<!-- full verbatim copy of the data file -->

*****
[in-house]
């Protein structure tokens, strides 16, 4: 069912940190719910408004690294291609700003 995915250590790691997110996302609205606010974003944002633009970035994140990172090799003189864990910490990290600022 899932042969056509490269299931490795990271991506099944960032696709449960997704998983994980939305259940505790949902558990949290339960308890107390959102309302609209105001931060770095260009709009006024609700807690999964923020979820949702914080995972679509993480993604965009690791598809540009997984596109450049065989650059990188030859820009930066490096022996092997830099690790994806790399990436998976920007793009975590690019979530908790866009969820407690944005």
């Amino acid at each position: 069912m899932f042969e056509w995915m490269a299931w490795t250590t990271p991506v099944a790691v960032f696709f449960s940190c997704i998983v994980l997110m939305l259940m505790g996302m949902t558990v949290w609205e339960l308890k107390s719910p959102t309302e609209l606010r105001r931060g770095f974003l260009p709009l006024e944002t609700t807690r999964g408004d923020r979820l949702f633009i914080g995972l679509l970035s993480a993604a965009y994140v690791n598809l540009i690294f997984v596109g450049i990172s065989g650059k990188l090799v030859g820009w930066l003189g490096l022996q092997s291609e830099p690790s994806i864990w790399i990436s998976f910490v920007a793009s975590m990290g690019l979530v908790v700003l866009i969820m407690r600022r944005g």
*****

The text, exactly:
[in-house]
């Protein structure tokens, strides 16, 4: 069912940190719910408004690294291609700003 995915250590790691997110996302609205606010974003944002633009970035994140990172090799003189864990910490990290600022 899932042969056509490269299931490795990271991506099944960032696709449960997704998983994980939305259940505790949902558990949290339960308890107390959102309302609209105001931060770095260009709009006024609700807690999964923020979820949702914080995972679509993480993604965009690791598809540009997984596109450049065989650059990188030859820009930066490096022996092997830099690790994806790399990436998976920007793009975590690019979530908790866009969820407690944005």
């Amino acid at each position: 069912m899932f042969e056509w995915m490269a299931w490795t250590t990271p991506v099944a790691v960032f696709f449960s940190c997704i998983v994980l997110m939305l259940m505790g996302m949902t558990v949290w609205e339960l308890k107390s719910p959102t309302e609209l606010r105001r931060g770095f974003l260009p709009l006024e944002t609700t807690r999964g408004d923020r979820l949702f633009i914080g995972l679509l970035s993480a993604a965009y994140v690791n598809l540009i690294f997984v596109g450049i990172s065989g650059k990188l090799v030859g820009w930066l003189g490096l022996q092997s291609e830099p690790s994806i864990w790399i990436s998976f910490v920007a793009s975590m990290g690019l979530v908790v700003l866009i969820m407690r600022r944005g």